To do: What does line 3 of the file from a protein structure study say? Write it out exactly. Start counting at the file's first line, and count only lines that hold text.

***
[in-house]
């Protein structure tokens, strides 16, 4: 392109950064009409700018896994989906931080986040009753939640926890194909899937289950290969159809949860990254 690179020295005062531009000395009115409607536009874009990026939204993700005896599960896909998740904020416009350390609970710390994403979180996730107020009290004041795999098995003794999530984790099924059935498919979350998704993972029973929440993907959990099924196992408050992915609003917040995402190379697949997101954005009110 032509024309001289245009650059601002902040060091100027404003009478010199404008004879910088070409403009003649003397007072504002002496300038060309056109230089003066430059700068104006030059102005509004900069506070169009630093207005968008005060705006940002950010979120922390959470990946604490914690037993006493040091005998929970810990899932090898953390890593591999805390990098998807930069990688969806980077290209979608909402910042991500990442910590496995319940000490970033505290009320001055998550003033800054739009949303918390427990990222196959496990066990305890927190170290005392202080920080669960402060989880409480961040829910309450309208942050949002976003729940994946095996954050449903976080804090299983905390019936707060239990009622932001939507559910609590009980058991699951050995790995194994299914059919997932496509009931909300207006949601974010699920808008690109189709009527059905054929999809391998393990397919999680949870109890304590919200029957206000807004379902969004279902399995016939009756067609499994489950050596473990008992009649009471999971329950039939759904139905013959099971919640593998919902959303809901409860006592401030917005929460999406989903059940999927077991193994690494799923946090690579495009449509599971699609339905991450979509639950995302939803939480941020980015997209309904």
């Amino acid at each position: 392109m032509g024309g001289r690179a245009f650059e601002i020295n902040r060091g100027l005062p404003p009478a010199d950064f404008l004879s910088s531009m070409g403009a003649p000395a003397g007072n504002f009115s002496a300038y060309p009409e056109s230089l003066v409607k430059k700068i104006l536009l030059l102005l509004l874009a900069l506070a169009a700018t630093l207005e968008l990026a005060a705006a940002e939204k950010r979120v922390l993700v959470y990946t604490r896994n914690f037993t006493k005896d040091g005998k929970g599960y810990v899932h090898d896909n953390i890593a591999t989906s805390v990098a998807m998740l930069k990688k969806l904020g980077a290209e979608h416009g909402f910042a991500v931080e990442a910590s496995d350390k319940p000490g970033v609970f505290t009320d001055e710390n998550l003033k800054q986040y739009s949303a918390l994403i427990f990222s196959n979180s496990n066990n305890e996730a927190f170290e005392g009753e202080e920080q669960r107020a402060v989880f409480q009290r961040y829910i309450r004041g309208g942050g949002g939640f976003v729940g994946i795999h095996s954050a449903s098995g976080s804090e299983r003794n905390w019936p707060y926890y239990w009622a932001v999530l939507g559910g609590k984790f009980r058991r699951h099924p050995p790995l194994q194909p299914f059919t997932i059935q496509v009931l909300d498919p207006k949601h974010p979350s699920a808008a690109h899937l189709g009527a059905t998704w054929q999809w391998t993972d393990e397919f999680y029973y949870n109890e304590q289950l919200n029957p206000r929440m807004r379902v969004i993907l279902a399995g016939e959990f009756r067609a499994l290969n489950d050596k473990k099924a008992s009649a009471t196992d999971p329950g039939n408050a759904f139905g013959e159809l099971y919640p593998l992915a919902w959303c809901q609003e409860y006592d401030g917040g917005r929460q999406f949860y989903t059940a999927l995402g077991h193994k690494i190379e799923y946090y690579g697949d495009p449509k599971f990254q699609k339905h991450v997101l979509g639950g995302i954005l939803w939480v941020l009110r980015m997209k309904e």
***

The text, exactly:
């Amino acid at each position: 392109m032509g024309g001289r690179a245009f650059e601002i020295n902040r060091g100027l005062p404003p009478a010199d950064f404008l004879s910088s531009m070409g403009a003649p000395a003397g007072n504002f009115s002496a300038y060309p009409e056109s230089l003066v409607k430059k700068i104006l536009l030059l102005l509004l874009a900069l506070a169009a700018t630093l207005e968008l990026a005060a705006a940002e939204k950010r979120v922390l993700v959470y990946t604490r896994n914690f037993t006493k005896d040091g005998k929970g599960y810990v899932h090898d896909n953390i890593a591999t989906s805390v990098a998807m998740l930069k990688k969806l904020g980077a290209e979608h416009g909402f910042a991500v931080e990442a910590s496995d350390k319940p000490g970033v609970f505290t009320d001055e710390n998550l003033k800054q986040y739009s949303a918390l994403i427990f990222s196959n979180s496990n066990n305890e996730a927190f170290e005392g009753e202080e920080q669960r107020a402060v989880f409480q009290r961040y829910i309450r004041g309208g942050g949002g939640f976003v729940g994946i795999h095996s954050a449903s098995g976080s804090e299983r003794n905390w019936p707060y926890y239990w009622a932001v999530l939507g559910g609590k984790f009980r058991r699951h099924p050995p790995l194994q194909p299914f059919t997932i059935q496509v009931l909300d498919p207006k949601h974010p979350s699920a808008a690109h899937l189709g009527a059905t998704w054929q999809w391998t993972d393990e397919f999680y029973y949870n109890e304590q289950l919200n029957p206000r929440m807004r379902v969004i993907l279902a399995g016939e959990f009756r067609a499994l290969n489950d050596k473990k099924a008992s009649a009471t196992d999971p329950g039939n408050a759904f139905g013959e159809l099971y919640p593998l992915a919902w959303c809901q609003e409860y006592d401030g917040g917005r929460q999406f949860y989903t059940a999927l995402g077991h193994k690494i190379e799923y946090y690579g697949d495009p449509k599971f990254q699609k339905h991450v997101l979509g639950g995302i954005l939803w939480v941020l009110r980015m997209k309904e």